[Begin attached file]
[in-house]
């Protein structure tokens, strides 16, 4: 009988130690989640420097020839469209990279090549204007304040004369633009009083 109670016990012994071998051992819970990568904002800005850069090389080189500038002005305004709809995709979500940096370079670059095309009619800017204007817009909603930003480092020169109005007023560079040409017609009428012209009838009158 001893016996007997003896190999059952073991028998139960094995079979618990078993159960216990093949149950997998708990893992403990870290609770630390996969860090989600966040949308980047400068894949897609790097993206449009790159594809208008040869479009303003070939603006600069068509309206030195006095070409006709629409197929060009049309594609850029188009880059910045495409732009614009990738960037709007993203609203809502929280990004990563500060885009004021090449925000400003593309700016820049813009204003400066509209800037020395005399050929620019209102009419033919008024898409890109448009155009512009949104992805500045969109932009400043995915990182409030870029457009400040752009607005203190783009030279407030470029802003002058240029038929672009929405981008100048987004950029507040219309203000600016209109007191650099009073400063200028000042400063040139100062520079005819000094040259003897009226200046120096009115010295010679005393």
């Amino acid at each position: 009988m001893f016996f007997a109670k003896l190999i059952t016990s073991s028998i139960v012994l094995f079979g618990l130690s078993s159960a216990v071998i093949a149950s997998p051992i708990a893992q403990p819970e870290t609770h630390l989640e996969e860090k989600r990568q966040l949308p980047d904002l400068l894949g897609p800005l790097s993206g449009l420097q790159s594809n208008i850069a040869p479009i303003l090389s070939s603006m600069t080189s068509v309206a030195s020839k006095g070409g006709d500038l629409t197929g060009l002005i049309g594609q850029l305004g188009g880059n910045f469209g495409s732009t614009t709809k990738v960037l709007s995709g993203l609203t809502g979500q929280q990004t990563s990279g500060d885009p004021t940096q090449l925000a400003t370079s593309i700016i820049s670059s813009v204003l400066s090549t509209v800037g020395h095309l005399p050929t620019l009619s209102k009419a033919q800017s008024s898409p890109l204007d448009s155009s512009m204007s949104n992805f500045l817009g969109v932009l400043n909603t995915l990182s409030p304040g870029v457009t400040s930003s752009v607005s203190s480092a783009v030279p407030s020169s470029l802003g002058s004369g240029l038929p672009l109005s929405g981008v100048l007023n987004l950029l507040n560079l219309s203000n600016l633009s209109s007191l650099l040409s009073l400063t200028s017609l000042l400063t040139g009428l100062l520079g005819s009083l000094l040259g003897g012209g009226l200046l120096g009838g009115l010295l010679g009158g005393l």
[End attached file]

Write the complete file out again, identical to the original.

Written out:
[in-house]
């Protein structure tokens, strides 16, 4: 009988130690989640420097020839469209990279090549204007304040004369633009009083 109670016990012994071998051992819970990568904002800005850069090389080189500038002005305004709809995709979500940096370079670059095309009619800017204007817009909603930003480092020169109005007023560079040409017609009428012209009838009158 001893016996007997003896190999059952073991028998139960094995079979618990078993159960216990093949149950997998708990893992403990870290609770630390996969860090989600966040949308980047400068894949897609790097993206449009790159594809208008040869479009303003070939603006600069068509309206030195006095070409006709629409197929060009049309594609850029188009880059910045495409732009614009990738960037709007993203609203809502929280990004990563500060885009004021090449925000400003593309700016820049813009204003400066509209800037020395005399050929620019209102009419033919008024898409890109448009155009512009949104992805500045969109932009400043995915990182409030870029457009400040752009607005203190783009030279407030470029802003002058240029038929672009929405981008100048987004950029507040219309203000600016209109007191650099009073400063200028000042400063040139100062520079005819000094040259003897009226200046120096009115010295010679005393």
């Amino acid at each position: 009988m001893f016996f007997a109670k003896l190999i059952t016990s073991s028998i139960v012994l094995f079979g618990l130690s078993s159960a216990v071998i093949a149950s997998p051992i708990a893992q403990p819970e870290t609770h630390l989640e996969e860090k989600r990568q966040l949308p980047d904002l400068l894949g897609p800005l790097s993206g449009l420097q790159s594809n208008i850069a040869p479009i303003l090389s070939s603006m600069t080189s068509v309206a030195s020839k006095g070409g006709d500038l629409t197929g060009l002005i049309g594609q850029l305004g188009g880059n910045f469209g495409s732009t614009t709809k990738v960037l709007s995709g993203l609203t809502g979500q929280q990004t990563s990279g500060d885009p004021t940096q090449l925000a400003t370079s593309i700016i820049s670059s813009v204003l400066s090549t509209v800037g020395h095309l005399p050929t620019l009619s209102k009419a033919q800017s008024s898409p890109l204007d448009s155009s512009m204007s949104n992805f500045l817009g969109v932009l400043n909603t995915l990182s409030p304040g870029v457009t400040s930003s752009v607005s203190s480092a783009v030279p407030s020169s470029l802003g002058s004369g240029l038929p672009l109005s929405g981008v100048l007023n987004l950029l507040n560079l219309s203000n600016l633009s209109s007191l650099l040409s009073l400063t200028s017609l000042l400063t040139g009428l100062l520079g005819s009083l000094l040259g003897g012209g009226l200046l120096g009838g009115l010295l010679g009158g005393l």